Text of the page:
Never Enough Ft. Yellow Brick Road Lyrics. Like Toy Soldiers Lyrics. Mosh Lyrics.
Puke Lyrics. My 1st Single Lyrics. Co-producer — Luis RestoProducer — Eminem. Producer — Dr. Keyboards [Additional]. Keyboards [Additonal] — Steve King. Written-By [Loose Yourself] — L. Encore [Bonus Track]. CD - Interscope. Now let's say Eminems encore album never leaked so Eminem What would the original tracklist look like? So glad Rain Man got made thanks to those few tracks leaking!
Love You More. Some Song. Paul skit. Some Song Mockingbird. Crazy in love.
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One shot 2 shot. We were all in the Midlands, and the only band I remembered from the Midlands was Jigsaw, who blew it all sky high [chuckles]. Lynval: Lieutenant Pigeon.
Terry: Frank Ifield. All of a sudden, something was happening. Kids were connecting with us and it just felt really important. You wrote a song about a Ghost Town, but have any of you actually seen a ghost? He died and I went down to the river with my sink pan on my head to fetch the water. It was broad daylight.
I just run. People see success as getting to No 1 and being platinum.
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I think the success is getting something inside, out, and getting someone to listen to it. That is success. For the first 20 years of my life, nobody would listen to me. W hich song do you still love banging out the most? I quite enjoy that. Terry: I quite like stuff from the second album. International Jet Set and Stereotype. I remember hearing Gangsters for the first time in when I was in an amusement arcade on my school holidays.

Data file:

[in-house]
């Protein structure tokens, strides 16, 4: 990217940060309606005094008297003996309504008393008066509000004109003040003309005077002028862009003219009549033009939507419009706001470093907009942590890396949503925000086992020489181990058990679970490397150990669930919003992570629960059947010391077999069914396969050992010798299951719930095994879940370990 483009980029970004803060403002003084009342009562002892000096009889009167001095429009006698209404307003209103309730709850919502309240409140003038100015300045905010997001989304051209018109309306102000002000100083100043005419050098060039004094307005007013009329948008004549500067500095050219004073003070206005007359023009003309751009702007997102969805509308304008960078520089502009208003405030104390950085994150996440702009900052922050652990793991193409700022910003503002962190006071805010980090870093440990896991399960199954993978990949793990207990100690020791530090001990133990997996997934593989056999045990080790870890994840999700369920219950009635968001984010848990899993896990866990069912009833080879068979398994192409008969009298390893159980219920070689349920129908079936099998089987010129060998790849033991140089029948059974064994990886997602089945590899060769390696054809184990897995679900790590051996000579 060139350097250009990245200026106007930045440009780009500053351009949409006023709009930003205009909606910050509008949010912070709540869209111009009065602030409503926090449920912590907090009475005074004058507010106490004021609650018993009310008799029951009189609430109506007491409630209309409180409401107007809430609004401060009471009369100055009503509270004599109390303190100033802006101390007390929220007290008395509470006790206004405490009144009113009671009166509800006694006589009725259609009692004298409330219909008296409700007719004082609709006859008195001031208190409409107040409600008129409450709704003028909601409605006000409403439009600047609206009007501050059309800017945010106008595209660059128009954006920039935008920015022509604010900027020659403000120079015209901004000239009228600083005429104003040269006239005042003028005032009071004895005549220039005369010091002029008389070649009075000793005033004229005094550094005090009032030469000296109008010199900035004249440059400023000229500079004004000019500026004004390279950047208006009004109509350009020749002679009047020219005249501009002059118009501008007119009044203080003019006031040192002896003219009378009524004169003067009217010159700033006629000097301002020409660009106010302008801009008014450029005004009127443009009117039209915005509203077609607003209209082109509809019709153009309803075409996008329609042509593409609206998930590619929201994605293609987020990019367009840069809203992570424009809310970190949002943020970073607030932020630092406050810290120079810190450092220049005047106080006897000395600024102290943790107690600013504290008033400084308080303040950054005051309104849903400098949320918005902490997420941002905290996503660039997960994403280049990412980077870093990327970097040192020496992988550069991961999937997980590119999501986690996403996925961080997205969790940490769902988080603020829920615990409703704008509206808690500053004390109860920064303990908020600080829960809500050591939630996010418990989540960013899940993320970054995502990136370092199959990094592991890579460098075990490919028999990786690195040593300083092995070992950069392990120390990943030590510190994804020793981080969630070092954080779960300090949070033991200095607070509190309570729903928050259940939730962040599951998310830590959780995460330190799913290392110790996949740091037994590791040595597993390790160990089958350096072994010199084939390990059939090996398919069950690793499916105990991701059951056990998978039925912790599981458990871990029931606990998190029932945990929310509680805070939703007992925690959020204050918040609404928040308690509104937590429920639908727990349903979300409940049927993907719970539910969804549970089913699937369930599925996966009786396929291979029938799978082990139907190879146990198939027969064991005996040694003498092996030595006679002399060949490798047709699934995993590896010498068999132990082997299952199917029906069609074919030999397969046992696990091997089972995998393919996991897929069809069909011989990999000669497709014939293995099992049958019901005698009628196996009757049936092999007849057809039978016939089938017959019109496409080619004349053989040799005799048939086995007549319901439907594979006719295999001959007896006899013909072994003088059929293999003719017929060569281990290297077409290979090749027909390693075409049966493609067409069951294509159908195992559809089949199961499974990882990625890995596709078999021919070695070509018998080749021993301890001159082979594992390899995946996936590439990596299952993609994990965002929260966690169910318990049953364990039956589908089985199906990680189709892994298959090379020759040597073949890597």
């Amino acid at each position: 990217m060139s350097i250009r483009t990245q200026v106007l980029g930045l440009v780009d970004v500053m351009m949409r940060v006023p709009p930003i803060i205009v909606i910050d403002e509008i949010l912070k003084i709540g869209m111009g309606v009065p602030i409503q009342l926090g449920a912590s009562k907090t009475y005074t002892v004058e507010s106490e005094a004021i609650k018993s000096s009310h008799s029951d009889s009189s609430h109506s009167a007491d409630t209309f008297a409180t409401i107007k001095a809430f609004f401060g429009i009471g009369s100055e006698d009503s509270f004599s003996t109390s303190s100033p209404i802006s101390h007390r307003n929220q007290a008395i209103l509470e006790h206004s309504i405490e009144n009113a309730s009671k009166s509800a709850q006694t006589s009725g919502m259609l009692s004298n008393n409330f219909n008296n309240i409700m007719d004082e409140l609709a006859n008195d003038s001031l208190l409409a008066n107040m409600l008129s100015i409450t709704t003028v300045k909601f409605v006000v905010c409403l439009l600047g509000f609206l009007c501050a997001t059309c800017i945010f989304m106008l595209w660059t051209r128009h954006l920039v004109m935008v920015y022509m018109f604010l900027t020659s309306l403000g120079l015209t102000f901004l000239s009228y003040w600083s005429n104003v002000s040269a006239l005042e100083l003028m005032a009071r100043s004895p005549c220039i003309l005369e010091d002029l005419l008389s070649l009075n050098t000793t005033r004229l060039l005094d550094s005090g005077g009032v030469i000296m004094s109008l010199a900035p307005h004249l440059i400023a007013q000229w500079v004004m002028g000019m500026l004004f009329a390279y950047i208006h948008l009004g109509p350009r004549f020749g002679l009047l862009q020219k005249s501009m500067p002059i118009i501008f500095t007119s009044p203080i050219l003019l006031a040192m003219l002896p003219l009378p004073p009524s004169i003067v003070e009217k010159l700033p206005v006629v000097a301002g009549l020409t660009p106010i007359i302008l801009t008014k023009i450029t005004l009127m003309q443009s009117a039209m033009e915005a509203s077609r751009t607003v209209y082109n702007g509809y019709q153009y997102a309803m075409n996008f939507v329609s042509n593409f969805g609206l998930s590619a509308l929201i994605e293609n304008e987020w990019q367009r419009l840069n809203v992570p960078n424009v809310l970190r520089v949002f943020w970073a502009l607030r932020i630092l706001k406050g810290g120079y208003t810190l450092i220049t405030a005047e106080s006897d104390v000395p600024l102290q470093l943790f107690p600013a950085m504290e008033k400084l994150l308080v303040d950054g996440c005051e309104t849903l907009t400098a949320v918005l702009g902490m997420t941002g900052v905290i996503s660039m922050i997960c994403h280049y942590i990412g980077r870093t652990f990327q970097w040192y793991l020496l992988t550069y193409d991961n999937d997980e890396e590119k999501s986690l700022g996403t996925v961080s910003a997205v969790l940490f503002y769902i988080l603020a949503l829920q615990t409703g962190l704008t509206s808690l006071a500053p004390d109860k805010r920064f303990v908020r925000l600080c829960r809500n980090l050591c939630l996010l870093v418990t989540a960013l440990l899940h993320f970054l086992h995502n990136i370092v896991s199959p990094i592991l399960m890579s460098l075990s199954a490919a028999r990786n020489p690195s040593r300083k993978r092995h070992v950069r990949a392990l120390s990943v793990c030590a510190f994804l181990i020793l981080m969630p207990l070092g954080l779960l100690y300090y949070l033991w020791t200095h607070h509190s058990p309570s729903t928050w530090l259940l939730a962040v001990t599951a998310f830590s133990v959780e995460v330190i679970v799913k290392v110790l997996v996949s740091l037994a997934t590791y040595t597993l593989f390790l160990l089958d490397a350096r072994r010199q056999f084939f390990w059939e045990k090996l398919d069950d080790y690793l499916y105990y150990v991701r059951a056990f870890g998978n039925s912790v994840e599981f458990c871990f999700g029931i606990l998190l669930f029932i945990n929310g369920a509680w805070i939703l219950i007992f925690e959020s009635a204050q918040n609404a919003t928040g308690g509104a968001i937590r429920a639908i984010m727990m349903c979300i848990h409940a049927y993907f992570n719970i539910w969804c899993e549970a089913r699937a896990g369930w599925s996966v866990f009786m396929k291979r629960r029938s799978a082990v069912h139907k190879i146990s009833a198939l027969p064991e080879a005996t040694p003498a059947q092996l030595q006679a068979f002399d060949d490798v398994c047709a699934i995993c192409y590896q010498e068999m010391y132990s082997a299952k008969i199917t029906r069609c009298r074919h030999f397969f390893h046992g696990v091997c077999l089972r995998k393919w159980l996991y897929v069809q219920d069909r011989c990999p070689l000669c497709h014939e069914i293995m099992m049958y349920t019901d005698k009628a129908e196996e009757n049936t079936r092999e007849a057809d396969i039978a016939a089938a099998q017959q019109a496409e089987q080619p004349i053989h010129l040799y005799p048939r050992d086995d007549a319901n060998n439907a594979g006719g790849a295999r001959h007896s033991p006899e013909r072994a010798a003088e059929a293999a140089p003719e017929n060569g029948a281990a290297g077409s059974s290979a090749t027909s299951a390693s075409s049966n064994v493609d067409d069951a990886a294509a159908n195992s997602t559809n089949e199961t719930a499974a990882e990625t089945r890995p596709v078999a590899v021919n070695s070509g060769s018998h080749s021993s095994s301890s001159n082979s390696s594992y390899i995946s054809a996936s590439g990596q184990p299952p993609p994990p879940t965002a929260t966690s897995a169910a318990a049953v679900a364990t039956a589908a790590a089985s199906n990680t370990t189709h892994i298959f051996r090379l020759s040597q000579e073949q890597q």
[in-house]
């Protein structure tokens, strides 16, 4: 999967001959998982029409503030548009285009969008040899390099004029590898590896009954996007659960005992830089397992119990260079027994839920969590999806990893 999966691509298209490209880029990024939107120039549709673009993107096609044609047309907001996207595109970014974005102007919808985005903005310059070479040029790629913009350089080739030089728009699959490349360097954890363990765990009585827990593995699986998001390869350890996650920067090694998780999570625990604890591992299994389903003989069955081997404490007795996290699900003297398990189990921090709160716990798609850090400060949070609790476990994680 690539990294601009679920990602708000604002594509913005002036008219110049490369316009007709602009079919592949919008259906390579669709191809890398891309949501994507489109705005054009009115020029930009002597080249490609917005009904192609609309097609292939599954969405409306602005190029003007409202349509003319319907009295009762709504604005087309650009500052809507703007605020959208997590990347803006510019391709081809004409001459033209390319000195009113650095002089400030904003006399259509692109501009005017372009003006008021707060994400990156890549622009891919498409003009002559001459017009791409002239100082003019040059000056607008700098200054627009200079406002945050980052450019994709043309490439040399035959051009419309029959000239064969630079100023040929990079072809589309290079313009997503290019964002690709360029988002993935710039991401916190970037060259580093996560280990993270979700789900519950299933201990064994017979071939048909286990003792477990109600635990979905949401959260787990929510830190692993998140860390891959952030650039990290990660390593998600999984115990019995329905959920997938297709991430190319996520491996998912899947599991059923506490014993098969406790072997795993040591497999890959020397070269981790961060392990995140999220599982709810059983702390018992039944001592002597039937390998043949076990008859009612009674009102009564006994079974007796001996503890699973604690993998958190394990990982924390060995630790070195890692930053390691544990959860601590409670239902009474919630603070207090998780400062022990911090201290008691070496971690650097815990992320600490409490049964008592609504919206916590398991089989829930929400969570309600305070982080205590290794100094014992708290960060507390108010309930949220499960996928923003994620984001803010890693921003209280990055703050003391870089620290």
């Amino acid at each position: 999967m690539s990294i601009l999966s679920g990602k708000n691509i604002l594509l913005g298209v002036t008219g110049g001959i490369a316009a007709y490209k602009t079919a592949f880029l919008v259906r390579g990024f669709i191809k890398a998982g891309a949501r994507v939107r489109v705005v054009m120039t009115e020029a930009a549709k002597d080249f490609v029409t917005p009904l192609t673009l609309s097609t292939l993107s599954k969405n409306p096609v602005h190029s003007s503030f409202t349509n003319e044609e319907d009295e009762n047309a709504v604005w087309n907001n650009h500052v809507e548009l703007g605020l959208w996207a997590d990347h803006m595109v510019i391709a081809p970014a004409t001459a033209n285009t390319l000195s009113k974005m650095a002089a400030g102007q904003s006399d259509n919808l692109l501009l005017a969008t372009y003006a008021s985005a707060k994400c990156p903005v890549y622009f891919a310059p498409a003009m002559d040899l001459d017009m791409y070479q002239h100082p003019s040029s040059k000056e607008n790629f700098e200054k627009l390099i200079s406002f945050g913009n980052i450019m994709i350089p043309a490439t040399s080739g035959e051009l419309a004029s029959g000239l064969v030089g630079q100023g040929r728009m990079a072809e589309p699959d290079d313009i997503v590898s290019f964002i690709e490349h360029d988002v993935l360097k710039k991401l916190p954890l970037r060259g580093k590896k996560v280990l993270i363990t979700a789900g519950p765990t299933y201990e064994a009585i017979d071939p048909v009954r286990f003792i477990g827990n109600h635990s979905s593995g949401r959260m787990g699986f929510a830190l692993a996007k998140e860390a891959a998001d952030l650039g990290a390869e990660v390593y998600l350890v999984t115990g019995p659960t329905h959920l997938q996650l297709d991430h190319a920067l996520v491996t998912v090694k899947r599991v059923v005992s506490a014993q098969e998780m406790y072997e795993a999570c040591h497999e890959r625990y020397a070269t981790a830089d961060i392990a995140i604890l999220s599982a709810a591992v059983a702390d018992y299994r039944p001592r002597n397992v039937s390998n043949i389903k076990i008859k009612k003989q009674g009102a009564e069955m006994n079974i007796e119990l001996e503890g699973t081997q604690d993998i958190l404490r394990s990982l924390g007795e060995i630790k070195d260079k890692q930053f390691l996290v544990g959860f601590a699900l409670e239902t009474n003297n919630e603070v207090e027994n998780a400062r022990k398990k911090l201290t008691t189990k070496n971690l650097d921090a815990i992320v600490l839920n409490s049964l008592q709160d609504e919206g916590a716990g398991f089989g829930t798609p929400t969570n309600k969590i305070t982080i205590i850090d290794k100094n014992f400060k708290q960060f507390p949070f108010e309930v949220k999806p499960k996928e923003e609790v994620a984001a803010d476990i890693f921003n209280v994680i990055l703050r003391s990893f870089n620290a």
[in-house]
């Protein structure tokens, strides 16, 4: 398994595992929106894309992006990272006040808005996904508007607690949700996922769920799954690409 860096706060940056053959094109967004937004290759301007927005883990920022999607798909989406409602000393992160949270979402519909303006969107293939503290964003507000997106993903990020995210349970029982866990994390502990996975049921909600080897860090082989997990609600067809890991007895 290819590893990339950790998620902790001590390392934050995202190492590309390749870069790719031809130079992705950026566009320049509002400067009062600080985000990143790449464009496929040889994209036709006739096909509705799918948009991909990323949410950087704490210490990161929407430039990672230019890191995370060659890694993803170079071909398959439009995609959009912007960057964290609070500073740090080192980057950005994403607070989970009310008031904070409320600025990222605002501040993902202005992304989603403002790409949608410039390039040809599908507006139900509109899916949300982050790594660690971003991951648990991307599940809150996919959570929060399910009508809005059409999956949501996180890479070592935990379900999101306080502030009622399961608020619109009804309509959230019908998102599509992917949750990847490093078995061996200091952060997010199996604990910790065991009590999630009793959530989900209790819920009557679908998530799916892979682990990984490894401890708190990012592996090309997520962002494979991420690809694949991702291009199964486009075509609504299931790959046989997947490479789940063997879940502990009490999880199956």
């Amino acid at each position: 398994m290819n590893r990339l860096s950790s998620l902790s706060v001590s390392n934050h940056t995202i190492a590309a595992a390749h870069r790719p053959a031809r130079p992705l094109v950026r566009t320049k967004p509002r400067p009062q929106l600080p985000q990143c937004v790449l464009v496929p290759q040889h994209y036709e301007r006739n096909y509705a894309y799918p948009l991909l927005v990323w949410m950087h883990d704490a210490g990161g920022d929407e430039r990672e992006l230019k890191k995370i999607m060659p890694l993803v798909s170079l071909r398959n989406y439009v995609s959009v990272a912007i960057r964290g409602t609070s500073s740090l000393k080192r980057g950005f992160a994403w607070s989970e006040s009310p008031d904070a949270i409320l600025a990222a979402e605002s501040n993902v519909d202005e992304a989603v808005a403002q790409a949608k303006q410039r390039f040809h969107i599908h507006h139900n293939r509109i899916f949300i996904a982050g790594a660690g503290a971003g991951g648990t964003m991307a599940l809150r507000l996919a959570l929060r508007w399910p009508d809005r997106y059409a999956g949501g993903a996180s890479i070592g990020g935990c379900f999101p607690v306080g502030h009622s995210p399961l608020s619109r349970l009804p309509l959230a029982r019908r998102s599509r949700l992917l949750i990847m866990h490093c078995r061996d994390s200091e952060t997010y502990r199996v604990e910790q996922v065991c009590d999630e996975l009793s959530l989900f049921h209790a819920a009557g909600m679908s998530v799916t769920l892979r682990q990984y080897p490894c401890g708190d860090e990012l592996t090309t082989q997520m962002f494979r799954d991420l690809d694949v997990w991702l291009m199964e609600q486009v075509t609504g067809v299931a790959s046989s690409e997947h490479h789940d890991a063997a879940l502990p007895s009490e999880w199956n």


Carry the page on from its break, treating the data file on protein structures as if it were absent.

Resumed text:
The energy of that song stopped me in my tracks and the Specials have been my band ever since. And it felt really like the right song at the right time.
Questions from famous fans
I remember doing photo sessions and people thinking we were like, a gay choir, because we all had short hair. Either ex-marines or a gay choir. Lynval: Remember when we did it in Chicago? When they got the audience to throw these fake dollar bills on the stage? Because… gangster, yes? Terry: Al Capone. Horace: I was delivering car spares to a store in Birmingham. This was about We started getting away from the colonial ways that were forced on to us. That really hit me. Miranda: How about you, Terry?
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Is there a song you can think of that changed things for you? It was like everybody was waiting for something like that. It was a turning point. You played a leadership role then. What do you think needs to happen now? How do we reverse the division that people like Goddard look to exploit? Steve E, Vancouver Lynval: Back when we started, it was a small minority of skinheads that was pulling the wrong way. I remember one guy I met, a real National Front supporter, you know?
But once we talked and had a discussion… Horace: Those people always were out there. This division is a knock-on effect of Instagram and Twitter and whatever. Everyone has a voice now. Back in our day, you would voice your discontent down the pub to your mates. Whereas now you can voice your discontent to millions of people from the privacy of your own downstairs toilet. Terry: I think politicians love the division.
They thrive on it.